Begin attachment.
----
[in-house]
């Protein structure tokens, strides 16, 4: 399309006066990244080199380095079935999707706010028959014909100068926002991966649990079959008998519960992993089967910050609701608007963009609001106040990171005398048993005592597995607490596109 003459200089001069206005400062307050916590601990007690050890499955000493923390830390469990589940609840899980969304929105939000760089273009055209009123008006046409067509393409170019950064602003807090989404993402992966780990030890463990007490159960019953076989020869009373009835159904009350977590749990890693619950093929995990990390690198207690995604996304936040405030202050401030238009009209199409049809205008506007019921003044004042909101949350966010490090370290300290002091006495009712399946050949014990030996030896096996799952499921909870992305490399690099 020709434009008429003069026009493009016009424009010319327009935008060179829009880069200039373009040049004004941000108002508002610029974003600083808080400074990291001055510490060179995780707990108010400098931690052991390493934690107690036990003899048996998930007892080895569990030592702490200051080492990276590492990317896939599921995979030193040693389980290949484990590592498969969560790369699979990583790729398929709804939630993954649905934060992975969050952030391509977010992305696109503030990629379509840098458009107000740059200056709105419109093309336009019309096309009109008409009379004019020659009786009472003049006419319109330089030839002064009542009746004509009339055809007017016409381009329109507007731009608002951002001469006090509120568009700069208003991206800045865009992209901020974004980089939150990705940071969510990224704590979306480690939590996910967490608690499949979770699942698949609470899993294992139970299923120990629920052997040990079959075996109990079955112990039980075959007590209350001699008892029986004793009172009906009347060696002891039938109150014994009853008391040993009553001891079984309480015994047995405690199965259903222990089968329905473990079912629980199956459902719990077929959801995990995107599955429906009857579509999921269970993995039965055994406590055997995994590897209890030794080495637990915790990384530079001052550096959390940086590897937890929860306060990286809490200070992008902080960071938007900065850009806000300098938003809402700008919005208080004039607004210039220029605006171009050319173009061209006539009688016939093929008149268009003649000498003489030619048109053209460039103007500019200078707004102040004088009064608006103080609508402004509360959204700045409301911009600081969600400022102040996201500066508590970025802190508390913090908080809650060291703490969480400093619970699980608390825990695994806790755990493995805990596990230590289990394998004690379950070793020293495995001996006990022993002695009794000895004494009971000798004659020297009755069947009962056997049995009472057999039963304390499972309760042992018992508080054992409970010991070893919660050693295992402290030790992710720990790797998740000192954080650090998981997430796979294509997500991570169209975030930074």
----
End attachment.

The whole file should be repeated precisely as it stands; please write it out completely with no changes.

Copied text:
[in-house]
């Protein structure tokens, strides 16, 4: 399309006066990244080199380095079935999707706010028959014909100068926002991966649990079959008998519960992993089967910050609701608007963009609001106040990171005398048993005592597995607490596109 003459200089001069206005400062307050916590601990007690050890499955000493923390830390469990589940609840899980969304929105939000760089273009055209009123008006046409067509393409170019950064602003807090989404993402992966780990030890463990007490159960019953076989020869009373009835159904009350977590749990890693619950093929995990990390690198207690995604996304936040405030202050401030238009009209199409049809205008506007019921003044004042909101949350966010490090370290300290002091006495009712399946050949014990030996030896096996799952499921909870992305490399690099 020709434009008429003069026009493009016009424009010319327009935008060179829009880069200039373009040049004004941000108002508002610029974003600083808080400074990291001055510490060179995780707990108010400098931690052991390493934690107690036990003899048996998930007892080895569990030592702490200051080492990276590492990317896939599921995979030193040693389980290949484990590592498969969560790369699979990583790729398929709804939630993954649905934060992975969050952030391509977010992305696109503030990629379509840098458009107000740059200056709105419109093309336009019309096309009109008409009379004019020659009786009472003049006419319109330089030839002064009542009746004509009339055809007017016409381009329109507007731009608002951002001469006090509120568009700069208003991206800045865009992209901020974004980089939150990705940071969510990224704590979306480690939590996910967490608690499949979770699942698949609470899993294992139970299923120990629920052997040990079959075996109990079955112990039980075959007590209350001699008892029986004793009172009906009347060696002891039938109150014994009853008391040993009553001891079984309480015994047995405690199965259903222990089968329905473990079912629980199956459902719990077929959801995990995107599955429906009857579509999921269970993995039965055994406590055997995994590897209890030794080495637990915790990384530079001052550096959390940086590897937890929860306060990286809490200070992008902080960071938007900065850009806000300098938003809402700008919005208080004039607004210039220029605006171009050319173009061209006539009688016939093929008149268009003649000498003489030619048109053209460039103007500019200078707004102040004088009064608006103080609508402004509360959204700045409301911009600081969600400022102040996201500066508590970025802190508390913090908080809650060291703490969480400093619970699980608390825990695994806790755990493995805990596990230590289990394998004690379950070793020293495995001996006990022993002695009794000895004494009971000798004659020297009755069947009962056997049995009472057999039963304390499972309760042992018992508080054992409970010991070893919660050693295992402290030790992710720990790797998740000192954080650090998981997430796979294509997500991570169209975030930074």